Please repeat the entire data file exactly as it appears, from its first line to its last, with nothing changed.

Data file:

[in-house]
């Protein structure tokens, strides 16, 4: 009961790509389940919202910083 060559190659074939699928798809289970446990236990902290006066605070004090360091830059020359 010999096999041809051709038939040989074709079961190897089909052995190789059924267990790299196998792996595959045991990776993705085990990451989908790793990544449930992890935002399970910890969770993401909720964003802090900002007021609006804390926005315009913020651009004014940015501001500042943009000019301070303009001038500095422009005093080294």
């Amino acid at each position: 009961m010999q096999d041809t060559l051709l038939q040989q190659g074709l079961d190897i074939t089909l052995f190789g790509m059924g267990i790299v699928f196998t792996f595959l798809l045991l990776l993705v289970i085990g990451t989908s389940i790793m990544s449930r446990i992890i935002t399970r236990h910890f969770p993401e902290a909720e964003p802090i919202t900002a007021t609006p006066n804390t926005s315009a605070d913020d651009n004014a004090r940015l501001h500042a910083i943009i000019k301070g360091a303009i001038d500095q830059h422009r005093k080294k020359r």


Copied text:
[in-house]
């Protein structure tokens, strides 16, 4: 009961790509389940919202910083 060559190659074939699928798809289970446990236990902290006066605070004090360091830059020359 010999096999041809051709038939040989074709079961190897089909052995190789059924267990790299196998792996595959045991990776993705085990990451989908790793990544449930992890935002399970910890969770993401909720964003802090900002007021609006804390926005315009913020651009004014940015501001500042943009000019301070303009001038500095422009005093080294």
């Amino acid at each position: 009961m010999q096999d041809t060559l051709l038939q040989q190659g074709l079961d190897i074939t089909l052995f190789g790509m059924g267990i790299v699928f196998t792996f595959l798809l045991l990776l993705v289970i085990g990451t989908s389940i790793m990544s449930r446990i992890i935002t399970r236990h910890f969770p993401e902290a909720e964003p802090i919202t900002a007021t609006p006066n804390t926005s315009a605070d913020d651009n004014a004090r940015l501001h500042a910083i943009i000019k301070g360091a303009i001038d500095q830059h422009r005093k080294k020359r």